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Gardeners in the south are on track for the worst water shortages since the summer of 1976 – while those in the north face the risk of flooding.

Gardeners are likely to face restrictions on hosepipes this spring

The north-south divide emerged as the Department for Environment, Food and Rural Affairs (DEFRA) declared the south-east officially in drought.

Environment secretary Caroline Spelman called an emergency water industry summit and said: “Ensuring we have enough water this summer is vitally important.”

Lincolnshire, Cambridge, parts of Bedfordshire and Northampshire, and west Norfolk are in drought.

Shropshire, Nottinghamshire, Oxfordshire, Berkshire, Buckinghamshire, East Sussex and Kent are at high risk.

Water firms are expected to announce hosepipe bans within four weeks.

Ground water levels in regions of the south-east are now lower than 1976, while the giant Bewl Water reservoir in Kent is just 41 per cent full.

Royal Horticultural Society chief advisor Guy Barter said: “There is a lot that gardeners can do that does not involve extra watering.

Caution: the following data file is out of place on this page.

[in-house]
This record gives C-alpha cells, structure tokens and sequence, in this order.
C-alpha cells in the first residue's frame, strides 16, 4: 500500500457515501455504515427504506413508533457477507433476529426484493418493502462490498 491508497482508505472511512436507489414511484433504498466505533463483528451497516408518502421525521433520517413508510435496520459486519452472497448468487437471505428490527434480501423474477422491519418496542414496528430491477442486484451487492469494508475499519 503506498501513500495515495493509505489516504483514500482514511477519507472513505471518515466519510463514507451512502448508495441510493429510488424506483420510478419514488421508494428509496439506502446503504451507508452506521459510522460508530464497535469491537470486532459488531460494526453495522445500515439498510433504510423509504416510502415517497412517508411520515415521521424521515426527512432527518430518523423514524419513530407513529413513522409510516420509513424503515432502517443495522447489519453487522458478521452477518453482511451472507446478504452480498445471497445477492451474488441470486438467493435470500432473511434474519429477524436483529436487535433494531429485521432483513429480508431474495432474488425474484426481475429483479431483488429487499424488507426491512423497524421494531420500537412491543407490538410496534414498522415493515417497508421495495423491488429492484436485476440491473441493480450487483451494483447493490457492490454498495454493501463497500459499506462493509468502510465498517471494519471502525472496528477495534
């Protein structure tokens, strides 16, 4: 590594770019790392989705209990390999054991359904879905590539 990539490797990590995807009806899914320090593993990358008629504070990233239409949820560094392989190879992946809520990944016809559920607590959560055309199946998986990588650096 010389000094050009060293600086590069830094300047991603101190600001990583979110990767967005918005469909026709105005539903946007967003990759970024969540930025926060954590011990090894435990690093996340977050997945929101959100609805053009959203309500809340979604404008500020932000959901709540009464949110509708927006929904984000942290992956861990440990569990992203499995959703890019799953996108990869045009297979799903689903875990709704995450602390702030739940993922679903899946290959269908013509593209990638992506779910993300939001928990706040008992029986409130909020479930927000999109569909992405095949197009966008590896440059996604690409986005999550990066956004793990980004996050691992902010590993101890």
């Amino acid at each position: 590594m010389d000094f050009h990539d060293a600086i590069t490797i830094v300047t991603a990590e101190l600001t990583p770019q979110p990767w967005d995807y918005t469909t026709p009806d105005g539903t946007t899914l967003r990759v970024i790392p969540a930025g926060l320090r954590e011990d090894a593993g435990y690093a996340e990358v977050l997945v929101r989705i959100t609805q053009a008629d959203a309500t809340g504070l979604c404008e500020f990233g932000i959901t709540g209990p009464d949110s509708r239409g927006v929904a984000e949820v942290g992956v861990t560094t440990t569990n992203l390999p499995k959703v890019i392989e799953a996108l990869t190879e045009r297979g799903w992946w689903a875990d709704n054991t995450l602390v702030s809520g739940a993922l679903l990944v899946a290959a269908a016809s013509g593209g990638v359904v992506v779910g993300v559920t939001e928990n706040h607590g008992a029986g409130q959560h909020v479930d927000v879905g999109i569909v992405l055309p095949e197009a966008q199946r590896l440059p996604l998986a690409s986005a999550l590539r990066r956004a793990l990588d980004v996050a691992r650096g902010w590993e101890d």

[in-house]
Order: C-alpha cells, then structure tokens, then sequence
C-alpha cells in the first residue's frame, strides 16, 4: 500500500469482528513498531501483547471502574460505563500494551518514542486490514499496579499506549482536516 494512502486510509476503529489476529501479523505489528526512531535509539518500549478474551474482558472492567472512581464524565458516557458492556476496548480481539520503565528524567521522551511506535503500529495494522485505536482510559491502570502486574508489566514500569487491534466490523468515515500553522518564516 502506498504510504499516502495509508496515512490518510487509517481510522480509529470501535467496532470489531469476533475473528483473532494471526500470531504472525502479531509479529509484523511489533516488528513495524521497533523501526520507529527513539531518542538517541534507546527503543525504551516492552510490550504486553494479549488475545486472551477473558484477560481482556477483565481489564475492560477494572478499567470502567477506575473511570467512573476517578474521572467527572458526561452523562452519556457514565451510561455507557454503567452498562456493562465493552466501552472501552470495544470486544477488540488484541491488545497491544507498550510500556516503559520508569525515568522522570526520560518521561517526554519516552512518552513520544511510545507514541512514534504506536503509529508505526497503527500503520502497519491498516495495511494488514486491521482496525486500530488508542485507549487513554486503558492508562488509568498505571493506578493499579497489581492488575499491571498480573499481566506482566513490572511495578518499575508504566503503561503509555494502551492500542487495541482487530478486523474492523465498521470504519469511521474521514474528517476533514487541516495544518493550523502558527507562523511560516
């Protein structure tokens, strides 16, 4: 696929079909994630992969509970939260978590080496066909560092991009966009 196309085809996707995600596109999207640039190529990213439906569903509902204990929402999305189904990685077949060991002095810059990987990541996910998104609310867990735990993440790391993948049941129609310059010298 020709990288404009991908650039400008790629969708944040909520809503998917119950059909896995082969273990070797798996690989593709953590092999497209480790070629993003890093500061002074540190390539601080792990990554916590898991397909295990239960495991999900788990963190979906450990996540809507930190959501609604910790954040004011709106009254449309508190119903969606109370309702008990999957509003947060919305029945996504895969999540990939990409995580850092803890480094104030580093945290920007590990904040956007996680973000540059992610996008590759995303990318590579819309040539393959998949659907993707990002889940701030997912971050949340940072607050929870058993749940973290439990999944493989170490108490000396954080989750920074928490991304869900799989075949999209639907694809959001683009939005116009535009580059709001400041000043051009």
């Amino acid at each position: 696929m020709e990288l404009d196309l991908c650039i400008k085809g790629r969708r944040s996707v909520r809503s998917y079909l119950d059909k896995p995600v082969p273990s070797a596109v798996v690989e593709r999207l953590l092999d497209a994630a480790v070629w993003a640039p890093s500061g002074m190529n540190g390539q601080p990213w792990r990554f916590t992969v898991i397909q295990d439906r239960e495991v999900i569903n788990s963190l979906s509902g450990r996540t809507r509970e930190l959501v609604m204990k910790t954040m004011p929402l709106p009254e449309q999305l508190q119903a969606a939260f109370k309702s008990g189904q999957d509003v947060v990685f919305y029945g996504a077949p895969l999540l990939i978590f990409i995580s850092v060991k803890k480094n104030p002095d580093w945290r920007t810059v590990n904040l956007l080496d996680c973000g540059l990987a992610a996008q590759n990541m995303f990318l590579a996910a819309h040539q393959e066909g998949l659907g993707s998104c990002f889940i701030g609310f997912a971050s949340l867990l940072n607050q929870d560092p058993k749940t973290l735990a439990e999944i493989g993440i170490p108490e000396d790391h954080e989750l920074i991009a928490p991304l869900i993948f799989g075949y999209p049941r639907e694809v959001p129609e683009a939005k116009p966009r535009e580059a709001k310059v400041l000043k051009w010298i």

“Spiking and feeding a lawn in spring helps it hold up in dry weather. Then, if it goes brown, it will recover faster when rain returns.

“It’s a good idea to plant hardy plants early to avoid the hot weather, so they get roots into the soil to seek out moisture,” Guy added.

The Horticultural Trades Association (HTA) warned of hosepipe bans before Easter.

During the last widespread ban, in 2006, garden centres saw a 20 per cent drop in sales as people were put off gardening by water shortages.

An HTA spokesman said: “We would like to see the use of drip irrigation permitted during hosepipe bans.”

But gardeners in Scotland, Northern Ireland, Wales and the north west may wonder what all the fuss is about.

In some northern and highland regions, rivers are close to bursting, raising the risk of flooding.